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Simple system helps ministry shed kilos


Simple system helps ministry shed kilos


The Ministry for the Environment has slashed the waste it sends to landfill by 80 per cent thanks to introducing a simple rubbish reduction system.

The Ministry for the Environment's success in reducing its waste was highlighted by Environment Minister Marian Hobbs at an event today acknowledging what the public sector is doing to reduce its impact on the environment.

"The ministry's 250 staff are proving that small changes can make a big difference," Marian Hobbs said. "The average office worker creates up to 80 kilograms of rubbish a year. Ministry staff have cut their waste to 6.5 kilograms each. They have applied straight-forward solutions to what used to be their rubbish, by recycling or reusing it, composting food scraps and double-sided printing."

More than 20 government agencies are now participating in the voluntary Govt3 programme [pronounced govt three] led by the ministry. [Govt3 stands for the three foundations of sustainability: economic, social and environmental.] The agencies, such as Treasury, Transit New Zealand, Inland Revenue Department, Ministry of Social Development and the Ministry of Justice, are working together to "walk the talk" and minimise their environmental impact.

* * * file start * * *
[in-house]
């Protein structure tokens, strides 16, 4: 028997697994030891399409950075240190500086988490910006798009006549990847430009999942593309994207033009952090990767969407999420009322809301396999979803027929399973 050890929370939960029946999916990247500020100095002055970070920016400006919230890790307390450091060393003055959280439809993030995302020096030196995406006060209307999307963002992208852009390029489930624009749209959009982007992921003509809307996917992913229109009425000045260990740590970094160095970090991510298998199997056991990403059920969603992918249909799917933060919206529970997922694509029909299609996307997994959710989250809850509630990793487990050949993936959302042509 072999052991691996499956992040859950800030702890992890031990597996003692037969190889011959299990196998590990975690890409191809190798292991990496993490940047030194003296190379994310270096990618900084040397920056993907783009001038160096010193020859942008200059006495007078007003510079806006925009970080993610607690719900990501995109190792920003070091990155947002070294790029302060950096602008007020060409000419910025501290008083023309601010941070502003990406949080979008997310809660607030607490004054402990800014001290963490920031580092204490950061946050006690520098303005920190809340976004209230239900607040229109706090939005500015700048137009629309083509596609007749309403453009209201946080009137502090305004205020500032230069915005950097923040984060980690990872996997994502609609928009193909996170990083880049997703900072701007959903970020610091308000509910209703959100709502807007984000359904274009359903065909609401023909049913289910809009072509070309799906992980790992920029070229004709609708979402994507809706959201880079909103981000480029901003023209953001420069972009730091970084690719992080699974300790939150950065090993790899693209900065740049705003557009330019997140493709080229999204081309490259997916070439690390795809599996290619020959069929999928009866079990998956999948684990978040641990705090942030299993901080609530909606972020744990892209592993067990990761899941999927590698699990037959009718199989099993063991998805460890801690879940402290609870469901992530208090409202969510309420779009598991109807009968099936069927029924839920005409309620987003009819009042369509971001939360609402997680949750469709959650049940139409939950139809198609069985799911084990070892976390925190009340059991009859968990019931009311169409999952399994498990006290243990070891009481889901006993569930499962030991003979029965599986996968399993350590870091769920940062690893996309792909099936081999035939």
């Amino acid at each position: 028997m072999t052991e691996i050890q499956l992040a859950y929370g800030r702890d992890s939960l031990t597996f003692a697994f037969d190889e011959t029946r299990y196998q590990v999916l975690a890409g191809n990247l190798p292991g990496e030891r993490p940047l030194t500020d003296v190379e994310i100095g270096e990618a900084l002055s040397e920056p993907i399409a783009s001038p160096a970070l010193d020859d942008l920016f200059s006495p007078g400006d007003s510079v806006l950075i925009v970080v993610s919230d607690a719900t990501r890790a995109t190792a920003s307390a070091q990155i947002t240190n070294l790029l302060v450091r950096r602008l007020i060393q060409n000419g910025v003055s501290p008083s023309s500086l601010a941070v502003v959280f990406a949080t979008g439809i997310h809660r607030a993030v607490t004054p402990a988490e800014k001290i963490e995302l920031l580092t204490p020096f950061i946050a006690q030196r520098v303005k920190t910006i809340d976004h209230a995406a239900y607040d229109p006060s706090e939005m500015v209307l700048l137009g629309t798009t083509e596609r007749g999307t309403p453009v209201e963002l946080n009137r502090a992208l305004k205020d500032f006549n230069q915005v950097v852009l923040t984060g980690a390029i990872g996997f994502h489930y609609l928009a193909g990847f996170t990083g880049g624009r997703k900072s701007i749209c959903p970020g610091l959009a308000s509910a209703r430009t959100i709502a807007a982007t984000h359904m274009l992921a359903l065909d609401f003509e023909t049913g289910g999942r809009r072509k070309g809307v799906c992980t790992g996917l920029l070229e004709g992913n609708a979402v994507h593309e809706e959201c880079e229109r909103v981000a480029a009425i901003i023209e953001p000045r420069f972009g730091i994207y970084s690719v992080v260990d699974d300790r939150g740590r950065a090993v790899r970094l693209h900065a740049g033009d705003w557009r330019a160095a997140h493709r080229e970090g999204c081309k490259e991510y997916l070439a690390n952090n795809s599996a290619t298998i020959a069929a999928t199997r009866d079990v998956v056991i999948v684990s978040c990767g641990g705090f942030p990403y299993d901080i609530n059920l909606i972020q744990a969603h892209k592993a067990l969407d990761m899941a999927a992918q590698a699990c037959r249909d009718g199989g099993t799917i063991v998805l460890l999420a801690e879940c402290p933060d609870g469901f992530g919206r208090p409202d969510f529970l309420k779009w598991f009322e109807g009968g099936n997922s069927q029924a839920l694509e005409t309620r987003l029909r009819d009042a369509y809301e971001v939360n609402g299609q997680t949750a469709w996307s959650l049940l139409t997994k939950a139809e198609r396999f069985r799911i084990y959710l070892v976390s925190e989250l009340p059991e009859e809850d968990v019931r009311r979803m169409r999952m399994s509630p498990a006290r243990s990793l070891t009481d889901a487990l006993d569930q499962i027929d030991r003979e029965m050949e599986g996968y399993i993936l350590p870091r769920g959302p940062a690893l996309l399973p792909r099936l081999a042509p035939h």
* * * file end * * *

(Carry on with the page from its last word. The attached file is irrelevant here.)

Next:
"The government spends $2.5 billion annually on its day to day business. The majority of New Zealanders, including 35,000 public servants, want to know that government is spending its money wisely and thinking about long-term value and outcomes.

"While waste reduction is an easy win, opportunities exist in all areas of government businesses, including purchasing strategies, smart energy use and triple bottom line reporting. The Ministry for the Environment has recently leased two hybrid cars, which run on petrol and battery power and has just undertaken an energy audit. Next year it will move to a new building that will promote improvements in energy and environmental efficiency," Marian Hobbs said.

Other examples of actions by government agencies include:

fifty-two agencies signing up to the Energy Efficiency and Conservation Authority’s Energy-Wise Government Scheme New Zealand Police signing a nationwide cleaning contract that included environmental clauses – the contract is syndicated so other departments can join in without going to tender New Zealand Post appointing an Environment and Social Responsibility Coordinator Housing New Zealand Corporation's environmental policy that includes insulating houses to save energy and improve residents' health. Transit New Zealand's waste and energy management policy.

"These examples showcase the government's commitment to sustainable development, and how they can be innovative and productive as they go about it," Marian Hobbs said.

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